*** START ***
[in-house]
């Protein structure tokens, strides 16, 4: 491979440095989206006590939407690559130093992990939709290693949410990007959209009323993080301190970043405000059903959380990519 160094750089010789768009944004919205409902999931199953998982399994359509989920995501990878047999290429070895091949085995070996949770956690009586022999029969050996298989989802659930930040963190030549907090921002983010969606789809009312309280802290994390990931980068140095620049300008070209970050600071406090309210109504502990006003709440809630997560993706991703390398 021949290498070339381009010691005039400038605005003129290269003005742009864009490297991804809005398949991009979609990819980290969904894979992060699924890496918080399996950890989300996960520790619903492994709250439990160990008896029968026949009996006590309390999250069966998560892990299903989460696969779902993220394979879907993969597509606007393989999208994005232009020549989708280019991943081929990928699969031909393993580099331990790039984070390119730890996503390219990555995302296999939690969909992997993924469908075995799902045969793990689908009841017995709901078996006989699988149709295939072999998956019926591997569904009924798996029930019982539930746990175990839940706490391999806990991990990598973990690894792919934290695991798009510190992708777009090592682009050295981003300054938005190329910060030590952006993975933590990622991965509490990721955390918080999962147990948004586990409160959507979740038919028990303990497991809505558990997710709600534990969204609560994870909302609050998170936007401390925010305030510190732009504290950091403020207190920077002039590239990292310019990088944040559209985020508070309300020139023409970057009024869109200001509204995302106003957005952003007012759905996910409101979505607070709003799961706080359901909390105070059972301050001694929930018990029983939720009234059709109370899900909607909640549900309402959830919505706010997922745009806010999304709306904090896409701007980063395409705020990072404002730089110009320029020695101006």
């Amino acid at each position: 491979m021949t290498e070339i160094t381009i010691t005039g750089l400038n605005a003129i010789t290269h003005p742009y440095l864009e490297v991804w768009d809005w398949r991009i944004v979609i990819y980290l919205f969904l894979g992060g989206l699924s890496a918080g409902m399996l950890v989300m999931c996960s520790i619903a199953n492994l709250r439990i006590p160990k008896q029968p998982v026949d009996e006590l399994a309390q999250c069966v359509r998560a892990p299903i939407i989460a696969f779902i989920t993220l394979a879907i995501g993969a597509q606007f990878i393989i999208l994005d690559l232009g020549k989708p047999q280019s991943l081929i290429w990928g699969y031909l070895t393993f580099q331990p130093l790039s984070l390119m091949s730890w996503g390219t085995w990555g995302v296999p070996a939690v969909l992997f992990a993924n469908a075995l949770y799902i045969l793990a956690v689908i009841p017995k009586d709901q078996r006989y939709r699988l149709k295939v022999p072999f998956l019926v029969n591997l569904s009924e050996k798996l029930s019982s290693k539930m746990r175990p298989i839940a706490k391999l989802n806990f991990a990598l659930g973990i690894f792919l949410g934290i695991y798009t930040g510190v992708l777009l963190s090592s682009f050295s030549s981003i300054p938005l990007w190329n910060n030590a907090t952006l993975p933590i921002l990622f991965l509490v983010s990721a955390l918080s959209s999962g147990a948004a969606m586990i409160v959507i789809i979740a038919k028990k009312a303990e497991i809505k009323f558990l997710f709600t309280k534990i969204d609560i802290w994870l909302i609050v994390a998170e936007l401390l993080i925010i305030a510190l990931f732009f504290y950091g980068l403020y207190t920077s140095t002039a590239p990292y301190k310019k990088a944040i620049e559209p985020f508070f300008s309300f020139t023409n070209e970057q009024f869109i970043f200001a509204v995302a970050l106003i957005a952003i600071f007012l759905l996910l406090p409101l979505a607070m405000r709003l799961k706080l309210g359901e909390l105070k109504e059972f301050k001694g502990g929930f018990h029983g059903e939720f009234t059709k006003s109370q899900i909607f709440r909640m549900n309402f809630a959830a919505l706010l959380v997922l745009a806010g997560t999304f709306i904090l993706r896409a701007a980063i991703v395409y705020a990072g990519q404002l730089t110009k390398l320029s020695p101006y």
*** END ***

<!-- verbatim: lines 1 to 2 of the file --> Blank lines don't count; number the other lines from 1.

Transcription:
[in-house]
């Protein structure tokens, strides 16, 4: 491979440095989206006590939407690559130093992990939709290693949410990007959209009323993080301190970043405000059903959380990519 160094750089010789768009944004919205409902999931199953998982399994359509989920995501990878047999290429070895091949085995070996949770956690009586022999029969050996298989989802659930930040963190030549907090921002983010969606789809009312309280802290994390990931980068140095620049300008070209970050600071406090309210109504502990006003709440809630997560993706991703390398 021949290498070339381009010691005039400038605005003129290269003005742009864009490297991804809005398949991009979609990819980290969904894979992060699924890496918080399996950890989300996960520790619903492994709250439990160990008896029968026949009996006590309390999250069966998560892990299903989460696969779902993220394979879907993969597509606007393989999208994005232009020549989708280019991943081929990928699969031909393993580099331990790039984070390119730890996503390219990555995302296999939690969909992997993924469908075995799902045969793990689908009841017995709901078996006989699988149709295939072999998956019926591997569904009924798996029930019982539930746990175990839940706490391999806990991990990598973990690894792919934290695991798009510190992708777009090592682009050295981003300054938005190329910060030590952006993975933590990622991965509490990721955390918080999962147990948004586990409160959507979740038919028990303990497991809505558990997710709600534990969204609560994870909302609050998170936007401390925010305030510190732009504290950091403020207190920077002039590239990292310019990088944040559209985020508070309300020139023409970057009024869109200001509204995302106003957005952003007012759905996910409101979505607070709003799961706080359901909390105070059972301050001694929930018990029983939720009234059709109370899900909607909640549900309402959830919505706010997922745009806010999304709306904090896409701007980063395409705020990072404002730089110009320029020695101006």